The Art Angle Podcast: How the Heck Did Auction Houses Just Sell Almost a Billion Dollars in Art During a Global Pandemic?

Despite dire economic forecasts and an ongoing global health crisis, auction houses' recent hybrid sales just raked in piles of cash.

Live-streamed digital auctions in Spring 2020. Illustration: Artnet.

Welcome to the Art Angle, a podcast from Artnet News that delves into the places where the art world meets the real world, bringing each week’s biggest story down to earth. Join host Andrew Goldstein every week for an in-depth look at what matters most in museums, the art market, and much more with input from our own writers and editors as well as artists, curators, and other top experts in the field.



Each May, as the flowers bloom and the evening light lingers, the world’s largest auction houses hold their marquee spring sales in New York, enabling perennial market leader Christie’s, its arch-rival Sotheby’s, and insurgent Phillips to collectively bring in well over $1 billion in one so-called “gigaweek.” But this spring, the COVID-19 shutdown left the Big Three’s salesrooms unnaturally quiet in the Empire City and around the world. Starved of vital cyclical revenue, Sotheby’s cut hundreds of jobs, while Christie’s both restructured and downsized—with all of these moves indicating that blockbuster replacements for the major sales be staged as soon as possible, in whatever form they must take.

Cue the screens. In late June and early July, the major auction houses made an unprecedented pivot from IRL to URL with uncharacteristic speed. Auction paddles were replaced with mouse clicks, and some international offices stayed open as late as 4 a.m. to help stage transcontinental, hours-long hybrid sales.

As usual, the duopoly of Sotheby’s and Christie’s provided the overwhelming majority of the action. At Sotheby’s, a three-part sale saw auctioneer Oliver Barker seamlessly manage a futuristic bank of monitors ping-ponging in bids from cities around the globe, and the star lot—a triptych by Francis Bacon—brought in a staggering $84 million en route to $300 million in total sales. But Christie’s—not usually known for its technological prowess—got the final word with the “ONE” sale, a four-city, four-hour “relay” auction that set a slew of artist records while racking up $421 million overall.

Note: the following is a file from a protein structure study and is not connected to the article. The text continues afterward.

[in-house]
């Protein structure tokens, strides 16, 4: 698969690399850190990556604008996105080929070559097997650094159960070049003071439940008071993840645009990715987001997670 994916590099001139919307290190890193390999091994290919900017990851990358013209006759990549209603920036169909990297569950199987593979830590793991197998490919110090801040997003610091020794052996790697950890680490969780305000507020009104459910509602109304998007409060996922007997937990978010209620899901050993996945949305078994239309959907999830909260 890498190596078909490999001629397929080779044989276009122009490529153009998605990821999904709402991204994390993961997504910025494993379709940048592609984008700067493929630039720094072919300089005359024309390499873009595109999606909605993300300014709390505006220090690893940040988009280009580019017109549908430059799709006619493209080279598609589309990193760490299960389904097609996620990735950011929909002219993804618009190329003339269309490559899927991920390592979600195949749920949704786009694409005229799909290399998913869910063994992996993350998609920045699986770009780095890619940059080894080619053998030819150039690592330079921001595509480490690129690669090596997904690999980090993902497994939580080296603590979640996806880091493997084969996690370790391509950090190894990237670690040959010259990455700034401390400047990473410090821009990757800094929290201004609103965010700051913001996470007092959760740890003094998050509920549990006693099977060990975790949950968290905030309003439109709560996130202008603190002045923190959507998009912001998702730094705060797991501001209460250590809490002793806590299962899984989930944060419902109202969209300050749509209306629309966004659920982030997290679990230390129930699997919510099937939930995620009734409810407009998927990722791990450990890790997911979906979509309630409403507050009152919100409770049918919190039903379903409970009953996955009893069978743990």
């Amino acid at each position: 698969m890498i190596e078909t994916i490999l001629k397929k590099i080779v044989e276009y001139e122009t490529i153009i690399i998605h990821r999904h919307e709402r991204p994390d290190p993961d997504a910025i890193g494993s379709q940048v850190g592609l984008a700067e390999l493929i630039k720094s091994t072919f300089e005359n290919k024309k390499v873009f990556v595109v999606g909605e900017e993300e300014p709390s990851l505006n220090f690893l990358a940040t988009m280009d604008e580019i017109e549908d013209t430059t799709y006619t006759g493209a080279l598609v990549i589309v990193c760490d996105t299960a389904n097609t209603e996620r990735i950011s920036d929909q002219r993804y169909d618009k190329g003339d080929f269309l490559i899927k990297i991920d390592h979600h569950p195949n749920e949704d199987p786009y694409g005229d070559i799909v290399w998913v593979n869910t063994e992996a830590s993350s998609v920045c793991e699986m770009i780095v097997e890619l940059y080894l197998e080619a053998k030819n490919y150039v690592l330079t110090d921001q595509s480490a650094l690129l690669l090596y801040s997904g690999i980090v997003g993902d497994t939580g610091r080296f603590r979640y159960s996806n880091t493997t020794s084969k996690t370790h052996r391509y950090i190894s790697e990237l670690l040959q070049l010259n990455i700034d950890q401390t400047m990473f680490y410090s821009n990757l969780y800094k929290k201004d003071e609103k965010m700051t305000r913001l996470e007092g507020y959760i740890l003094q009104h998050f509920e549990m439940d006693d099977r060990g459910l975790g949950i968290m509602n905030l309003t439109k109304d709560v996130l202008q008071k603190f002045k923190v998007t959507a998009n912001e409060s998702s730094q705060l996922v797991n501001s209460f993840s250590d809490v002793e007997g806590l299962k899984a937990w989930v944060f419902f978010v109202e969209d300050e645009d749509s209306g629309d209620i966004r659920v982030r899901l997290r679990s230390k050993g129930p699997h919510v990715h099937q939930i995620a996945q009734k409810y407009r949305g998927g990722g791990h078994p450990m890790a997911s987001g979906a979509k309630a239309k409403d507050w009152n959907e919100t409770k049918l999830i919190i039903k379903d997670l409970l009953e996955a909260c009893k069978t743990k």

How did the houses manage to pull off these unexpected wins in perhaps the most challenging market in our lifetime? On this week’s episode, Andrew Goldstein is joined by Eileen Kinsella and Nate Freeman, Artnet News’s esteemed auction-reporting veterans, to discuss the lead-up to the history-making summer season, the blow-by-blow at Christie’s “ONE” sale, and what it all means for the future of auctions.

Listen above and subscribe to the Art Angle on Apple PodcastsSpotifySoundCloud, or wherever you get your podcasts. (Or catch up on past episodes here on Artnet News.)


Listen to Other Episodes:

The Art Angle Podcast: How Hank Willis Thomas Is Making Politics an Art Form

The Art Angle Podcast: The Unsettling Truth Behind What Columbus Monuments Really Stand For

The Art Angle Podcast: Meet the Smithsonian Curator Who Turns Protesters’ T-Shirts Into National Treasures

The Art Angle Podcast: Why Artist Trevor Paglen Is Doing Everything He Can to Warn Humanity About Artificial Intelligence

The Art Angle Podcast: Four Artists on the Front Lines of the George Floyd Protests

The Art Angle Podcast: The Rise and Fall of Anne Geddes, Queen of Baby Photography

The Art Angle Podcast: China’s Most Adventurous Museum Director on Global Art’s Post-COVID Future

The Art Angle Podcast: YouTube’s No-Nonsense Art Guru on How to Unlock Your Inner Artist

The Art Angle Podcast: How Marina Abramović Became the Center of a Vast Satanic Conspiracy Theory

The Art Angle Podcast: The New Yorker’s Peter Schjeldahl on His Adventures in Life as an Accidental Art Critic

Follow Artnet News on Facebook:

Want to stay ahead of the art world? Subscribe to our newsletter to get the breaking news, eye-opening interviews, and incisive critical takes that drive the conversation forward.